Music About Everything…And Nothing

OK, I’m about to take a break (with this post, at least) from going on about my new release and post one of those ill-informed, hypothetical, contradictory, rhetorical missives which I’m so good at (!).

For some time now, I’ve been a little aggrieved at having some of my music described as ‘Ambient’ by others, purely on the basis that ‘it’s a bit quiet’ or beatless. I’ve also been guilty in the past of labeling it so when ‘tagging’ my music on websites, or when describing it to others. Not so, any more.

As you may, or may not have realised by now, one of my preoccupations is with the idea of genre. In fact, most of my music tries to question the whole notion of genre, either directly or indirectly; it makes it its theme. Whether it succeeds is questionable, but that’s irrelevant for now.

Let me just put this into some form of context, from a personal point-of-view. Our idea of genre in music helps us delineate music so that we have some idea what to expect when we purchase or listen to it. In fact, it forms our expectations. Many genres and sub-genres and sub-sub-genres have developed over the past 10 years or so; mainly formed by artists and listeners who have labelled their music in order to personalise it or make it stand out from the ever-growing mass of music we now have access to via digital media.

Now, this could be seen as an overridingly positive thing…..let’s face it, musical language grows and develops just as spoken language does…..the more words we invent to describe things, the more those things get described. However, with this development comes an inherent redundancy. A ‘built-in obsolescence’, if you will. The more words we invent, the more we use, the less meaning they convey. They just become another noise we make and what seems contemporary and meaningful today can become passe and meaningless tomorrow.

Strictly ‘Ambient’ music is a case in point. It often is described as functional; in helping us contemplate, meditate and imagine. Or, in some cases, it acts as a reflector of the physical world around us, using found sounds and collage to generate a ‘picture’. If we’re to get into the whole ‘Death Of The Author’ thing, we are to assume that the listener will generate meaning by listening to the music, bringing his/her past history/tastes/associations/etc into the process. The author has little control over how the music is perceived…intention is irrelevant.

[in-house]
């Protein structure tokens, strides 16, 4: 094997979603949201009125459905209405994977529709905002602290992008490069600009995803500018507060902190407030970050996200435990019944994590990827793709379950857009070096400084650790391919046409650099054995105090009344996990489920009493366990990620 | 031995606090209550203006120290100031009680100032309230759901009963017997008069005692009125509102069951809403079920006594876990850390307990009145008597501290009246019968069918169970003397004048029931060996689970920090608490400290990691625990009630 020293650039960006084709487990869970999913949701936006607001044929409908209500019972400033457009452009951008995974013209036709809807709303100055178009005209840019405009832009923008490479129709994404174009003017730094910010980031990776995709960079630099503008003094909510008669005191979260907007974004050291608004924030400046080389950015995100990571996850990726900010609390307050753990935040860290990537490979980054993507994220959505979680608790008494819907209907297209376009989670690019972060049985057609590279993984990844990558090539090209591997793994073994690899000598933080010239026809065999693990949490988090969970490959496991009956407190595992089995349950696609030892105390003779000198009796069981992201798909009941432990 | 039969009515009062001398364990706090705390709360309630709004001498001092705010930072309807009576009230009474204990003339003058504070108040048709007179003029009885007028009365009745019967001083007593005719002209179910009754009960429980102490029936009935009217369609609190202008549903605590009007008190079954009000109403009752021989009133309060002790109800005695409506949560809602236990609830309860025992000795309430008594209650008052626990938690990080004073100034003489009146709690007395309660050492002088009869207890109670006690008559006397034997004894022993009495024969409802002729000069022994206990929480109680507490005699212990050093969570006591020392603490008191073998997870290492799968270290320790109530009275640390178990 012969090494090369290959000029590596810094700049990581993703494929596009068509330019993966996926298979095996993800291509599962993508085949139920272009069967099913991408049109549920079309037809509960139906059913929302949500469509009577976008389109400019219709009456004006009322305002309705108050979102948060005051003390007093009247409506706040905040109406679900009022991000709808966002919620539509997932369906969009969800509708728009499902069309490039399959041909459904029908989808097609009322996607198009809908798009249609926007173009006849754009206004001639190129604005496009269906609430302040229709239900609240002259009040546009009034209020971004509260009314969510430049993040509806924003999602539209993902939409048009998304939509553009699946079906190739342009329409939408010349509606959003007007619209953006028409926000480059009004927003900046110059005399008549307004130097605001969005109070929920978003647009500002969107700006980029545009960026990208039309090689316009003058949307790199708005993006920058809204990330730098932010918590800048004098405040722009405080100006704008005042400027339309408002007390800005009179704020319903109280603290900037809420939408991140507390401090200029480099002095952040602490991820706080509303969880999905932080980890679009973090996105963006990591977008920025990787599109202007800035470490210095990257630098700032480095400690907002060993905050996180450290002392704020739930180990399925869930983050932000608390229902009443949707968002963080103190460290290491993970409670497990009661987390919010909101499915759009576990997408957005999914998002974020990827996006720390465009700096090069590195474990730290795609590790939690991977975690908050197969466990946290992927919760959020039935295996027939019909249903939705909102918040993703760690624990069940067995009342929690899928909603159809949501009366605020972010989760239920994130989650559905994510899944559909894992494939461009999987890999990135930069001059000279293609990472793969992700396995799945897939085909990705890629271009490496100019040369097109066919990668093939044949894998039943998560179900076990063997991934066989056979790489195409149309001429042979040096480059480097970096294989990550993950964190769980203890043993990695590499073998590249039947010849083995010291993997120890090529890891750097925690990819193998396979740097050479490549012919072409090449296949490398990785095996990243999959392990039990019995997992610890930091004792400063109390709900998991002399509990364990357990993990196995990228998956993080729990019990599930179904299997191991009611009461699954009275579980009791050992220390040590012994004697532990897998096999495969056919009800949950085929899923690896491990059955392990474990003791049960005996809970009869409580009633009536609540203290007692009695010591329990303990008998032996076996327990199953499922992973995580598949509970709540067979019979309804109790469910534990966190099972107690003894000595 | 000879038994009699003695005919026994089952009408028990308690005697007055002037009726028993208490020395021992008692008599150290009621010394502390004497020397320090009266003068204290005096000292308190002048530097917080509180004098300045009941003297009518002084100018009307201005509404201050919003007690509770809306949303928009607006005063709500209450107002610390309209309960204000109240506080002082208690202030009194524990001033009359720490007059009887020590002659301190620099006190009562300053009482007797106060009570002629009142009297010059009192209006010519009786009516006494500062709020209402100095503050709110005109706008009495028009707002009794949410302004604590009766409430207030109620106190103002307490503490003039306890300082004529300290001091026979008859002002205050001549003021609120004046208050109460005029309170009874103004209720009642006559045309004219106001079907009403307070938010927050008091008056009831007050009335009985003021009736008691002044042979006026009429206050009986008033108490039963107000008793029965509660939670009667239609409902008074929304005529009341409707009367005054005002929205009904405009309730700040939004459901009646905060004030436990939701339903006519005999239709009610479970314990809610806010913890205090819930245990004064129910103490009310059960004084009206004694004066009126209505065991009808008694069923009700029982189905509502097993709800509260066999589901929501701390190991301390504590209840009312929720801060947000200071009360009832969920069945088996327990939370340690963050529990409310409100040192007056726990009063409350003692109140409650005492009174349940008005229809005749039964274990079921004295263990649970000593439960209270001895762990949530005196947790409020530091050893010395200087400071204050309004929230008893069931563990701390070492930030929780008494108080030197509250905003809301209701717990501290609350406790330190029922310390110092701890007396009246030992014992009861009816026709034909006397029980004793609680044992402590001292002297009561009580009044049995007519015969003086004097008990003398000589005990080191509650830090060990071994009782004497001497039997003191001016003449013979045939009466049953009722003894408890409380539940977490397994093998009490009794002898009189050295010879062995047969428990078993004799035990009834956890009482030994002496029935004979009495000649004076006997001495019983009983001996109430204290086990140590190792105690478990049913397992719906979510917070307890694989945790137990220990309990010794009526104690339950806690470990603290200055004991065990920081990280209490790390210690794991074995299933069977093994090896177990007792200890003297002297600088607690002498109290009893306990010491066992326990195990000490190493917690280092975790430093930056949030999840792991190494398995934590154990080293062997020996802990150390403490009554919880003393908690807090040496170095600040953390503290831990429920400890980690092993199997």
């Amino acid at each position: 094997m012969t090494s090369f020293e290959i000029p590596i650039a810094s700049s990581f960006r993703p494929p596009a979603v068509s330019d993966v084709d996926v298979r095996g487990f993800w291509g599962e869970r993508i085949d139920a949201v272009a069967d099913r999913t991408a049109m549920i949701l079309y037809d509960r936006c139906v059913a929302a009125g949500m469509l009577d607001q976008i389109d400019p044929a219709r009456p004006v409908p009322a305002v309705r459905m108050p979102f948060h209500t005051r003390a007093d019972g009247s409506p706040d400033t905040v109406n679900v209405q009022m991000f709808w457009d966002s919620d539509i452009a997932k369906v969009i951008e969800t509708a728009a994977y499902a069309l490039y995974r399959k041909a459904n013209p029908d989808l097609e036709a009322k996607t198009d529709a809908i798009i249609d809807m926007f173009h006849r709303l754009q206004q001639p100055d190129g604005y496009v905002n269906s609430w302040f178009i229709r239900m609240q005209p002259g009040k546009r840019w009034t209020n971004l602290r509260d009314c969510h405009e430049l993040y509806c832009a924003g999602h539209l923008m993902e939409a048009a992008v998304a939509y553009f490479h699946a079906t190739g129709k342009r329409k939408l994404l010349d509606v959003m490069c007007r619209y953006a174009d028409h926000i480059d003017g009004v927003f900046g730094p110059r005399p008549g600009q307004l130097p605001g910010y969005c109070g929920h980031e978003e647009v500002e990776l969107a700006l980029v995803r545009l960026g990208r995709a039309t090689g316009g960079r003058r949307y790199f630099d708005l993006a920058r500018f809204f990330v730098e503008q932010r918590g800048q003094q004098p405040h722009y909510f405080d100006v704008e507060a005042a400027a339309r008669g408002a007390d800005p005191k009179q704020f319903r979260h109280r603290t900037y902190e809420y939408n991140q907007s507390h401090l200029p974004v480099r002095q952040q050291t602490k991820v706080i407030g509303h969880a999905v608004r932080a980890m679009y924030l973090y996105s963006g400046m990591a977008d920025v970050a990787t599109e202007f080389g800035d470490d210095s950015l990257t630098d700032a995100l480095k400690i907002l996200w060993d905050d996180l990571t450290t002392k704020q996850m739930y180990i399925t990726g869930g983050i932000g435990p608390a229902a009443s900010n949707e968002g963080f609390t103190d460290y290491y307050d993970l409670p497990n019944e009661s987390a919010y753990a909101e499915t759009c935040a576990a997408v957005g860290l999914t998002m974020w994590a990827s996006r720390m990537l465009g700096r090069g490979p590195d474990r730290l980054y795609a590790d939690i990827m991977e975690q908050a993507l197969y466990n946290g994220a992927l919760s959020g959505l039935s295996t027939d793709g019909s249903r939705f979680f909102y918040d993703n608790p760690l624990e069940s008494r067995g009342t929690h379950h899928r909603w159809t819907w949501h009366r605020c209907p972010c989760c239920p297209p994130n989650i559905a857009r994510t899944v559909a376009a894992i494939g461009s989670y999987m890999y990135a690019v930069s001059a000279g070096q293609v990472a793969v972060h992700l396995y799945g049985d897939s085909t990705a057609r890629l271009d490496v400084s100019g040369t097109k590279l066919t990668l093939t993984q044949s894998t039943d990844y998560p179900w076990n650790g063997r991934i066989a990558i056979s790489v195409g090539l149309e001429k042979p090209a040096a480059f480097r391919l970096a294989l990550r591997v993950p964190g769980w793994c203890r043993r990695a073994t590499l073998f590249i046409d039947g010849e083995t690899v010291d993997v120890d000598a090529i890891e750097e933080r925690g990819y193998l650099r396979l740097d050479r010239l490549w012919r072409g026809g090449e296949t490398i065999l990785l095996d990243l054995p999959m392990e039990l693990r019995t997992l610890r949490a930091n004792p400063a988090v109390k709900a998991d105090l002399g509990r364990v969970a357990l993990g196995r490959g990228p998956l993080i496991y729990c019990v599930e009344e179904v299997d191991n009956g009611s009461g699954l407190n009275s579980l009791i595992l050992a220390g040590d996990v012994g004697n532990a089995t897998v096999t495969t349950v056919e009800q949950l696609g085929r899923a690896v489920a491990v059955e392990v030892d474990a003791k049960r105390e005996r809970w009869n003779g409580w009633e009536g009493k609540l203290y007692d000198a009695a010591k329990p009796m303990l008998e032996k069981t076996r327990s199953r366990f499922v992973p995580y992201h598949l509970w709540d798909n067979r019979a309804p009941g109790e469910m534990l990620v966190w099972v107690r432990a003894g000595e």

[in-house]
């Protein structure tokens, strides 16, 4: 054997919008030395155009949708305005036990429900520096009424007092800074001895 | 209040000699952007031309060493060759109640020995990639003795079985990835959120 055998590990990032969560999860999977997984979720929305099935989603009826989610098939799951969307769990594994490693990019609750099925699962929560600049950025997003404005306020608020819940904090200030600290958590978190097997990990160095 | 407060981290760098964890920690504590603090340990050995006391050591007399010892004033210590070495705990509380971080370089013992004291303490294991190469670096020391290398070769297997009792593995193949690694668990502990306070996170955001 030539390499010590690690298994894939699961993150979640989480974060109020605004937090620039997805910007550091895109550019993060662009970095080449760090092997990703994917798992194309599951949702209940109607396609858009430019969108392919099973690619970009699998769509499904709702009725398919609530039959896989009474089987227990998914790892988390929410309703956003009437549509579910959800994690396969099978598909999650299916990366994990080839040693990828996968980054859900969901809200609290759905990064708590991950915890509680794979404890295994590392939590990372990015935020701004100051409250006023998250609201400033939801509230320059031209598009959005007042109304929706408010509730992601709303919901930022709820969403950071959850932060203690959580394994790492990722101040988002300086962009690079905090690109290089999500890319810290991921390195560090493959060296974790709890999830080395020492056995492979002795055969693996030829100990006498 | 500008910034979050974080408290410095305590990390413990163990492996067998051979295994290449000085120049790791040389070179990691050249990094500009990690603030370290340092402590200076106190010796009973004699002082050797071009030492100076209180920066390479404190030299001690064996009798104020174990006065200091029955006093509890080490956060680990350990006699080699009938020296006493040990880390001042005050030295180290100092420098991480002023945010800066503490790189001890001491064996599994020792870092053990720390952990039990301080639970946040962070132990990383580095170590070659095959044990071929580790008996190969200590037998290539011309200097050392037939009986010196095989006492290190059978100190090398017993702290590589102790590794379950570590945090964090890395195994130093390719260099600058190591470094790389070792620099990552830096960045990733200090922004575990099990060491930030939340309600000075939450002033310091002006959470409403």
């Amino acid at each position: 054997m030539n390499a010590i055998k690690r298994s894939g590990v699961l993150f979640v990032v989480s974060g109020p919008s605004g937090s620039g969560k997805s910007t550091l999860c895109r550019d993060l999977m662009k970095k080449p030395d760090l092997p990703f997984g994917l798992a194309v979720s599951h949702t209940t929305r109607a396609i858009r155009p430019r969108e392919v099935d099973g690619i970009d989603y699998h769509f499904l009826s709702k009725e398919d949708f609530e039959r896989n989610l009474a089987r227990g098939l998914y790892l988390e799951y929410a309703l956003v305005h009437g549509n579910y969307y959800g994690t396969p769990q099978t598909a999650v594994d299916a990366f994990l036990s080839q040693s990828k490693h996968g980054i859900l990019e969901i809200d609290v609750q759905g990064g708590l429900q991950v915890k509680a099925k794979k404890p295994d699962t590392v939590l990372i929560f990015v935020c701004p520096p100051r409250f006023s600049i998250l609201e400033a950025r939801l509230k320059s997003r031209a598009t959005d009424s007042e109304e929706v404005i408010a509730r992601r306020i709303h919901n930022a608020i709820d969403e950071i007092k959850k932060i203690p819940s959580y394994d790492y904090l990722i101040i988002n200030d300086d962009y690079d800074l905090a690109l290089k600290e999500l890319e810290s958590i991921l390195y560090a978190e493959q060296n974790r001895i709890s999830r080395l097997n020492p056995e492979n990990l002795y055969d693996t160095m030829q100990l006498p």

The problem with this is that the producer of the music is taking several things for granted. The main assumption being that the music has little or no universal meaning, it operates on a specific, individual level. However, one can also assume that, in producing music which mimics the physical world or acts as a meditative conduit, the listener is passive. This being the case….where does the meaning actually exist? Both assumptions suggest that meaning, if any, is produced unconsciously.

My issue is this (and we are talking on a purely personal level here, it’s just my opinion folks): I constantly see the effects of passive consumption of art and culture in the schools I teach in….both on students and staff. I do get ‘a bit upset’ by the way we are knowingly pacified by TV, pop music, celebrity, cod-spirituality and the way the visual arts have become obsessed with the ephemeral. And I do tend (however unreasonably) to see a correlation between music described as ‘Ambient’ and this passivity. That’s why I don’t like my music being described as Ambient. Art doesn’t always have to be ‘deep and meaningful’; however, it does need to leave an imprint. As artists/producers/authors, we should always be mindful of that…it should never be about ‘nothing’. Have an intention in your art, not just an intention to make sound; but for it to mean something.

Can of worms duly opened….

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One response to “Music About Everything…And Nothing

  1. Great points! I guess the positive valuation of true ambient music (not the dance music that misappropriates the name) is that it is intended to function (like all music) by generating an experience for the listener, but that the experience is more akin to smelling incense than eating a meal. It creates, or contributes to, an atmosphere, like wallpaper does – but this does not preclude closer listening or treating it as an aesthetic object, although it will then stand or fall on a different set of merits. Mass culture becomes almost ambient by its ubiquity, and its failure to challenge us in any way, but I think that truly ambient music can challenge us to think about the way we listen to all sound. Thought provoking post, thanks 🙂

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